Shropshire Star's toy appeal bringing Christmas joy to hundreds of children
Hundreds of children will get the Christmas they deserve thanks to the generosity of Shropshire Star readers.
The fifth Shropshire Star and Storage King Christmas Toy Appeal saw 1,000 gifts shared out between five different groups that work with children of all ages who might otherwise find the festive season a difficult time of year.
Children being treated for cancer, youngsters suffering from cerebral palsy, and those who have to care for disabled relatives will be among those who will benefit from this year's appeal.
Your generous donations were presented to representatives from Hope House Children's Hospice, The Harry Johnson Trust, The Movement Centre, Telford Young Carers, and the children's ward at Princess Royal Hospital.
This year's appeal was also supported by Rotherwood Healthcare, which collected more than 100 toys for the appeal, and Pure Gym in Telford which brought in a further 50.
A collection among staff at Telford-based Moba UK also raised £380 which was used to buy 62 gifts for the appeal, while Saputo Dairy UK donated 25 items. The Lord Hill Hotel in Shrewsbury donated £500 worth of toys.
Five-year-old Leah Willetts also raised £52 for the appeal, which she spent on toys.
Her mother, Bonnie Bradley, said Leah had spent her first Christmas in the children's ward at Telford's Princess Royal Hospital while being treated for meningitis, and received Christmas gifts during her stay.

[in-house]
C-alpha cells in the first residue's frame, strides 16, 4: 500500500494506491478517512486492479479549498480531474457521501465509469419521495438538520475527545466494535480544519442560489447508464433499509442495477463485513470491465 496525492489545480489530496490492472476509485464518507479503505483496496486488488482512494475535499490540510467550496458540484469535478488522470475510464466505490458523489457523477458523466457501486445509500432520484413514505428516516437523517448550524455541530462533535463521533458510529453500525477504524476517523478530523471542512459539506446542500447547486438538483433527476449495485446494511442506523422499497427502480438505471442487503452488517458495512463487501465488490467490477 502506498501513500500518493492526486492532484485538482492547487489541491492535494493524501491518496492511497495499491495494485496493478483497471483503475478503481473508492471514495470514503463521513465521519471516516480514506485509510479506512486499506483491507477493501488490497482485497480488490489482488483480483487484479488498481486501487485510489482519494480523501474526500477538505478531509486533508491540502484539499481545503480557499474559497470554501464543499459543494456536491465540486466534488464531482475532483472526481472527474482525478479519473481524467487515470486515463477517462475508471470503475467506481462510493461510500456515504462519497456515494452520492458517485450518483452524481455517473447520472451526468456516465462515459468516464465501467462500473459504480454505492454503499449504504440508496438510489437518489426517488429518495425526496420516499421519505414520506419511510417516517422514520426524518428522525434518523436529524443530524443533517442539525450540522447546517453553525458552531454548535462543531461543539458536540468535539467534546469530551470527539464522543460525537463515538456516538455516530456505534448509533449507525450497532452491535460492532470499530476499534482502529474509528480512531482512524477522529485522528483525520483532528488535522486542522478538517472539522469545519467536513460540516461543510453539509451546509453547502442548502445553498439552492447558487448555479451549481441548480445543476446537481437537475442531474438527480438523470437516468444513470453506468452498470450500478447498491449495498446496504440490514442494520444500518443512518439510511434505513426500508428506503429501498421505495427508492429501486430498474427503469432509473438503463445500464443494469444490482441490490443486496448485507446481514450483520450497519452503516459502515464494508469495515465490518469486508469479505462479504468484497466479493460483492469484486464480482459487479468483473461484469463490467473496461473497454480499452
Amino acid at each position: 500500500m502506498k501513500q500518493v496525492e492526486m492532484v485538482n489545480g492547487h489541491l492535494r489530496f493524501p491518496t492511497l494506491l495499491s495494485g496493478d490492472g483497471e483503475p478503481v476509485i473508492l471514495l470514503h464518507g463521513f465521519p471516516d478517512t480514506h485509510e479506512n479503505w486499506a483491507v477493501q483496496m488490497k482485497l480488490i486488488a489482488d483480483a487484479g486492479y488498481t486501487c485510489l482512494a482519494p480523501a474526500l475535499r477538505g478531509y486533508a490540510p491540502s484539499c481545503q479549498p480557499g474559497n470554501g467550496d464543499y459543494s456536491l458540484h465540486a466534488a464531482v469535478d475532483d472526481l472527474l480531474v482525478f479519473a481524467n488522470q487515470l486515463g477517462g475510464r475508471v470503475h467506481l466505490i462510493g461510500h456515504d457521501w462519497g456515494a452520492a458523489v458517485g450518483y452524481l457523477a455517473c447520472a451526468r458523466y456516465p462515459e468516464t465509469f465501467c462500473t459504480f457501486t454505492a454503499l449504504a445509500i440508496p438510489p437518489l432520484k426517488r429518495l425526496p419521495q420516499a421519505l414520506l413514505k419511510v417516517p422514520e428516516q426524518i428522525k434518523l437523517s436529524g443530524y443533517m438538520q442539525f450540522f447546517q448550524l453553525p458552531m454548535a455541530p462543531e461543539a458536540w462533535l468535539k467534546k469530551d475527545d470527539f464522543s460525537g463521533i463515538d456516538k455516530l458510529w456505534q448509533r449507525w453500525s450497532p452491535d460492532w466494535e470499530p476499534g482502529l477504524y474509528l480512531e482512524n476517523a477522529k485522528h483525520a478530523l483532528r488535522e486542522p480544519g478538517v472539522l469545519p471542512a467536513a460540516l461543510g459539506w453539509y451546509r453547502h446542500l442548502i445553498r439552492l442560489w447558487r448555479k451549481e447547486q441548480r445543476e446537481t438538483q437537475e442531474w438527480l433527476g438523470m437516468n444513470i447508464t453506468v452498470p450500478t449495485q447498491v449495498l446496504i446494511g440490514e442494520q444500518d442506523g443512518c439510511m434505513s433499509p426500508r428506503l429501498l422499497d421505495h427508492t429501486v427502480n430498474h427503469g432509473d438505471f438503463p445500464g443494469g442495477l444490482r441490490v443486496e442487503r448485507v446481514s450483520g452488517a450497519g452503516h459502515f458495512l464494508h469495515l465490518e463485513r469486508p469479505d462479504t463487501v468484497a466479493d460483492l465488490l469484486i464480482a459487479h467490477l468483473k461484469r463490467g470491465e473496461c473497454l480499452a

To raise the money, Leah bought some second-hand dolls and opened a pop-up shop.
"The following Sunday we had a fun shopping trip choosing presents for various aged girls and boys," said Bonnie. "We hope this will brighten someone’s Christmas morning and provide some fun."
Readers were extremely generous for this year's appeal, with a number of expensive items donated. Among them were two Hornby train sets, a ride-on car, as well as Lego, electronic toys and Star Wars merchandise.
Dozens of hand-knitted cuddly toys made by 81-year-old Nancy Bytheway from Wellington also went to The Harry Johnson Trust.
Sue Last, of Telford Young Carers, said she was overwhelmed by the generosity of people who had supported the appeal.
The charity provides support for youngsters who have to care for a loved one who is living with an illness or disability.
"It's important because there's so much going on at this time of year, and some of these children can be quite socially isolated," said Sue.
"Some of their parents can be quite severely disabled. It's just a special time of year, and being able to give them these presents allows the kids to be kids, rather than carers."
Lisa Harries, of the children's ward at Princess Royal Hospital, said the appeal meant that every child who was in hospital over Christmas Day would get a present.
"It's something we're only able to do because of this.
It's important because the younger children wonder whether Father Christmas will be able to find them," she said.
"We try to make sure it's only the really poorly children who are in hospital on Christmas Day, we try to send the others home if there is any way we can.
"It's a difficult time for them, but we really try to create as friendly and happy atmosphere as possible."
She said some of the toys would also be kept in the hospital ward for the children to play with throughout the year.
The Harry Johnson Trust was founded by Sally Johnson and her husband Stephen in memory of their son Harry, who died from a rare form of cancer at the age of seven.
The charity provides support for children across Shropshire who are being treated for cancer, and Sally said the appeal brought so much joy to the youngsters.